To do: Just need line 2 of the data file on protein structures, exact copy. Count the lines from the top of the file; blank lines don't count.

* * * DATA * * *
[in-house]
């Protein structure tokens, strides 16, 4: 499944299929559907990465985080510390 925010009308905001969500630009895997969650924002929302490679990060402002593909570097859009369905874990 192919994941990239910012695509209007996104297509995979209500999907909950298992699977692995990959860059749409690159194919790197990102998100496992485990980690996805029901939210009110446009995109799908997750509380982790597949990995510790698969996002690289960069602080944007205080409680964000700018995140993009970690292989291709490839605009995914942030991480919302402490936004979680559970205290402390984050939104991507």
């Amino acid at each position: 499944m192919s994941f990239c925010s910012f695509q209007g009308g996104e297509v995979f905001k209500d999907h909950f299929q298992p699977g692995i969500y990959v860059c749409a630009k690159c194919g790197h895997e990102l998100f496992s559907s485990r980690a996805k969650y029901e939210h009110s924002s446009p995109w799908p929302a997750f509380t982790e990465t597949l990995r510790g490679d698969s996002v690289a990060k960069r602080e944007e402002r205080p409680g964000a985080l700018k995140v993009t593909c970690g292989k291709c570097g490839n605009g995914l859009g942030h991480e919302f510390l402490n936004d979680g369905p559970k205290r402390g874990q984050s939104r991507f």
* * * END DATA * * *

């Protein structure tokens, strides 16, 4: 499944299929559907990465985080510390 925010009308905001969500630009895997969650924002929302490679990060402002593909570097859009369905874990 192919994941990239910012695509209007996104297509995979209500999907909950298992699977692995990959860059749409690159194919790197990102998100496992485990980690996805029901939210009110446009995109799908997750509380982790597949990995510790698969996002690289960069602080944007205080409680964000700018995140993009970690292989291709490839605009995914942030991480919302402490936004979680559970205290402390984050939104991507």